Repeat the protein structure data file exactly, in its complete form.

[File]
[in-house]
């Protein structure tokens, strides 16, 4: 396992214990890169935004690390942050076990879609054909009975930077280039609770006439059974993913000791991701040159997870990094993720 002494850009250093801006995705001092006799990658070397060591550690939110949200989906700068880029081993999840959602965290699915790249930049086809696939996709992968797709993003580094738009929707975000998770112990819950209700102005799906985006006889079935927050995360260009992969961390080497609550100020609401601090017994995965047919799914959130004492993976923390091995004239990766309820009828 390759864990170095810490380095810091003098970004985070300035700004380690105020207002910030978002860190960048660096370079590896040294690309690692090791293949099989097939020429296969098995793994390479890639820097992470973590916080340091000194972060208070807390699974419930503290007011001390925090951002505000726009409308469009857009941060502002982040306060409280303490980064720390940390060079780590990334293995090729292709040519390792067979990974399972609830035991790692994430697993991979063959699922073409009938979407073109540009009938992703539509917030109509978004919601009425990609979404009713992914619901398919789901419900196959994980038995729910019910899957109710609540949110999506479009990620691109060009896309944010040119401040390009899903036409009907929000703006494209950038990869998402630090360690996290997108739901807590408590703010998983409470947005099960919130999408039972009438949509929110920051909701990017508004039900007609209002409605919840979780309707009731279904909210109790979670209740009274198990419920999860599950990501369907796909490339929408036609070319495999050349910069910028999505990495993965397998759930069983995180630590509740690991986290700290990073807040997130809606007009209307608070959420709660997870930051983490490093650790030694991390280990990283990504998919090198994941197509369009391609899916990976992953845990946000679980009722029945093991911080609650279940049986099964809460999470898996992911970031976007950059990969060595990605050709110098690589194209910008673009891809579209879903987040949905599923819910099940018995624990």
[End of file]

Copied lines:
[in-house]
């Protein structure tokens, strides 16, 4: 396992214990890169935004690390942050076990879609054909009975930077280039609770006439059974993913000791991701040159997870990094993720 002494850009250093801006995705001092006799990658070397060591550690939110949200989906700068880029081993999840959602965290699915790249930049086809696939996709992968797709993003580094738009929707975000998770112990819950209700102005799906985006006889079935927050995360260009992969961390080497609550100020609401601090017994995965047919799914959130004492993976923390091995004239990766309820009828 390759864990170095810490380095810091003098970004985070300035700004380690105020207002910030978002860190960048660096370079590896040294690309690692090791293949099989097939020429296969098995793994390479890639820097992470973590916080340091000194972060208070807390699974419930503290007011001390925090951002505000726009409308469009857009941060502002982040306060409280303490980064720390940390060079780590990334293995090729292709040519390792067979990974399972609830035991790692994430697993991979063959699922073409009938979407073109540009009938992703539509917030109509978004919601009425990609979404009713992914619901398919789901419900196959994980038995729910019910899957109710609540949110999506479009990620691109060009896309944010040119401040390009899903036409009907929000703006494209950038990869998402630090360690996290997108739901807590408590703010998983409470947005099960919130999408039972009438949509929110920051909701990017508004039900007609209002409605919840979780309707009731279904909210109790979670209740009274198990419920999860599950990501369907796909490339929408036609070319495999050349910069910028999505990495993965397998759930069983995180630590509740690991986290700290990073807040997130809606007009209307608070959420709660997870930051983490490093650790030694991390280990990283990504998919090198994941197509369009391609899916990976992953845990946000679980009722029945093991911080609650279940049986099964809460999470898996992911970031976007950059990969060595990605050709110098690589194209910008673009891809579209879903987040949905599923819910099940018995624990």